We begin with Sphere A with a radius of one. Inside that we put Sphere B and Sphere C, each with a radius of one half. They are placed so that they are internally tangent to Sphere A, and externally tangent to each other, as in the diagram. Now we would like to add some additional spheres to the interior of Sphere A.
1) What is the radius of the largest sphere that can be fit into the space inside Sphere A and outside Sphere B and Sphere C?
2) How many spheres of this size can be fit into that space?
Imagine that we add these spheres to the interior of Sphere A.
3) What is the radius of the largest sphere that can be fit into the remaining space?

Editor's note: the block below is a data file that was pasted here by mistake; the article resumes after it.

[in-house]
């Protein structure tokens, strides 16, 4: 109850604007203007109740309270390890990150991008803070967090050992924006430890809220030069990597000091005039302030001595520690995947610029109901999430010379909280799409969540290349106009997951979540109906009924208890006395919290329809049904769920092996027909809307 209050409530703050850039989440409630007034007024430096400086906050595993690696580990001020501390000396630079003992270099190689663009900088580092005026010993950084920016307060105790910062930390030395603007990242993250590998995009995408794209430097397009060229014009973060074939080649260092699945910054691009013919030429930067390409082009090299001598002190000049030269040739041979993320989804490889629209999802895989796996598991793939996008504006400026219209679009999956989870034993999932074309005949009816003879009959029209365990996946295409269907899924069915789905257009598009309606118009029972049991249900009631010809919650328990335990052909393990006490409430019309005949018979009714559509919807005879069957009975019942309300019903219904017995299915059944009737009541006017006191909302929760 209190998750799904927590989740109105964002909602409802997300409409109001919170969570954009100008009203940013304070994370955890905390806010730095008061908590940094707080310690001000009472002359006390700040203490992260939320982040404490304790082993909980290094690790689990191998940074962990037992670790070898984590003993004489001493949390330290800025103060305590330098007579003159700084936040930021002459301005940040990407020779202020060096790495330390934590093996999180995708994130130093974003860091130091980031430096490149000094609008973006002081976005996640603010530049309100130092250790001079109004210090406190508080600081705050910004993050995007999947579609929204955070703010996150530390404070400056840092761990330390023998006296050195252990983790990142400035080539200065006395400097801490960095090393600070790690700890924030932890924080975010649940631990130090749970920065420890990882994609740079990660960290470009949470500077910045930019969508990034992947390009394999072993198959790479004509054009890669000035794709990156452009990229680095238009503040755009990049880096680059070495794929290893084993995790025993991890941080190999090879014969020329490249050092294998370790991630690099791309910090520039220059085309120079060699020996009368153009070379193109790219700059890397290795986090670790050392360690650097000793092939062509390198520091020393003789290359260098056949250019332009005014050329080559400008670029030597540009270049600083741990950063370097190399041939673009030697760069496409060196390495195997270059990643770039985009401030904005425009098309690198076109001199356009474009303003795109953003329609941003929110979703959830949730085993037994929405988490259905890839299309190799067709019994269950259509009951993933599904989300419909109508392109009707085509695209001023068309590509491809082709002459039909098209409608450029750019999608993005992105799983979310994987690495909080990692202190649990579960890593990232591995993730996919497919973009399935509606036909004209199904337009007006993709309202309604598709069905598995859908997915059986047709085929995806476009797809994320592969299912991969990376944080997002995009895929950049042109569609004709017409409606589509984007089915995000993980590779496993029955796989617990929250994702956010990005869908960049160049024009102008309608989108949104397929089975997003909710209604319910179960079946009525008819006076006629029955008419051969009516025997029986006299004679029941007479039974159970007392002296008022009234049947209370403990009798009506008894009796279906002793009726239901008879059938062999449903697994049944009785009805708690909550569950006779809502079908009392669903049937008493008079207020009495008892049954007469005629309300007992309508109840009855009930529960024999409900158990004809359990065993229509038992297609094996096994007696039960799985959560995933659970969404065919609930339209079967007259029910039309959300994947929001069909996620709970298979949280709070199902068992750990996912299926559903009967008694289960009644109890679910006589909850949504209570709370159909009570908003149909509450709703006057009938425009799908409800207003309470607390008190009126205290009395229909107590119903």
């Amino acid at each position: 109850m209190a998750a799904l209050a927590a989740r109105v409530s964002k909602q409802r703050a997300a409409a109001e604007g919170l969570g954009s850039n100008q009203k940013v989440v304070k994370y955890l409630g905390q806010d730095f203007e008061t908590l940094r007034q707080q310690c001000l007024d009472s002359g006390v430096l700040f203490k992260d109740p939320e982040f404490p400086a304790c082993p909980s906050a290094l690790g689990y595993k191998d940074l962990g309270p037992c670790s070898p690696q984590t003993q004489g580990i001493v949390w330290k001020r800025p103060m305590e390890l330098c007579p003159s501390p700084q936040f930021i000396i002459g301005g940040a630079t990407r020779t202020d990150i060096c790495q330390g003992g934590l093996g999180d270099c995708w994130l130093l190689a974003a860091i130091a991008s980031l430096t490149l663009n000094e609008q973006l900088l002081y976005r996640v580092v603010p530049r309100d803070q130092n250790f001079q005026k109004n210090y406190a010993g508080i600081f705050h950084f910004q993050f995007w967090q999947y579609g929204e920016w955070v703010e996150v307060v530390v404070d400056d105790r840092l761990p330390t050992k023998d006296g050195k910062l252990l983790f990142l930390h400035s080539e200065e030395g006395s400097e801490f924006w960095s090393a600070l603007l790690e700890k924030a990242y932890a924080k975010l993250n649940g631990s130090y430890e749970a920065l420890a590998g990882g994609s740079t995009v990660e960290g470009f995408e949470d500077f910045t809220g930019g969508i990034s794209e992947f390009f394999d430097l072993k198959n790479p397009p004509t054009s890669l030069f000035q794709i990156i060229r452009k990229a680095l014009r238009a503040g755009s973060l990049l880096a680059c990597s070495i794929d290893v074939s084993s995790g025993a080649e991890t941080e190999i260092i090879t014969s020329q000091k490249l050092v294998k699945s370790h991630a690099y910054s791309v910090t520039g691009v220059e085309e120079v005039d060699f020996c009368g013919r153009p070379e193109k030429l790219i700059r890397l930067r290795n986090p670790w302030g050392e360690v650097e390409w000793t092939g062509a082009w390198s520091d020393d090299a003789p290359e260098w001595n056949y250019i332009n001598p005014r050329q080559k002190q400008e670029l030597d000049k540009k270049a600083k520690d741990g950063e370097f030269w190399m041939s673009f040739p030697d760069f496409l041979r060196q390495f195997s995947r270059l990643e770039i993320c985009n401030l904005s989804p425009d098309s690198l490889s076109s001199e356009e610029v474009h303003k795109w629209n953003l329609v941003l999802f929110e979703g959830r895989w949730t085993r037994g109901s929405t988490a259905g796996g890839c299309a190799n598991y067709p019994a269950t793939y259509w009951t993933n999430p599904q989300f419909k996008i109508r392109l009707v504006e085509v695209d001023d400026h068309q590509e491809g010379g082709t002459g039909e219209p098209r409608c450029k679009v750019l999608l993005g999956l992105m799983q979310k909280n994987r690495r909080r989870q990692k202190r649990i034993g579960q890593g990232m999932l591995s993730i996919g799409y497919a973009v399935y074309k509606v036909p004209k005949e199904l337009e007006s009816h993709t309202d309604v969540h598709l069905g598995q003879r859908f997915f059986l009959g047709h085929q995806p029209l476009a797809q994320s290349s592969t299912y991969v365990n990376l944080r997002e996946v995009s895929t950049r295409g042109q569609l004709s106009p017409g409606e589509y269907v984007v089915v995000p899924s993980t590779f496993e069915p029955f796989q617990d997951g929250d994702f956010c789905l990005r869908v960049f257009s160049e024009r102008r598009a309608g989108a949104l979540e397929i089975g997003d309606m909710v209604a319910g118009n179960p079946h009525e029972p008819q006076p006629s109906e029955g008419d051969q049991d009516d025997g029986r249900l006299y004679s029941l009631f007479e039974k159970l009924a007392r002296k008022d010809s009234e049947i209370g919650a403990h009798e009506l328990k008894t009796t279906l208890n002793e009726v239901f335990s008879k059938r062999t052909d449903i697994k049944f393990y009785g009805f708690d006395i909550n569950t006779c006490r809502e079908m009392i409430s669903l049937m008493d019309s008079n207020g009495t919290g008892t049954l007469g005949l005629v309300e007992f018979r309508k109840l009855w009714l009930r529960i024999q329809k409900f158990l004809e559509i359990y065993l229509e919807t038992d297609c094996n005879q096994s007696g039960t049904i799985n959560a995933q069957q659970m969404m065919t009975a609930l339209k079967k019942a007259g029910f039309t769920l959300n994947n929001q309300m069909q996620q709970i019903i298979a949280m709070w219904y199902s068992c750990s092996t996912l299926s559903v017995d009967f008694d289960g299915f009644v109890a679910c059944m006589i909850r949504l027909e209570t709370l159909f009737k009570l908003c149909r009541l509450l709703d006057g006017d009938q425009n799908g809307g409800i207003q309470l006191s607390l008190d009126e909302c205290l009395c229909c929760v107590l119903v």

4) How many of these spheres can be fit into that space?
Imagine that we again add these new spheres inside Sphere A, external to all of the other spheres.
5) Now, what is the radius of the largest sphere that can be fit into this smaller space?
6) And, how many of these spheres can be fit into that space?
Ok, that's enough. A rather surprising (to me, at least!) result of this process is that every sphere in this problem has a radius that is a rational number  no radicals required. Another nice result is that the packing is very efficient  it exhibits maximal tangency.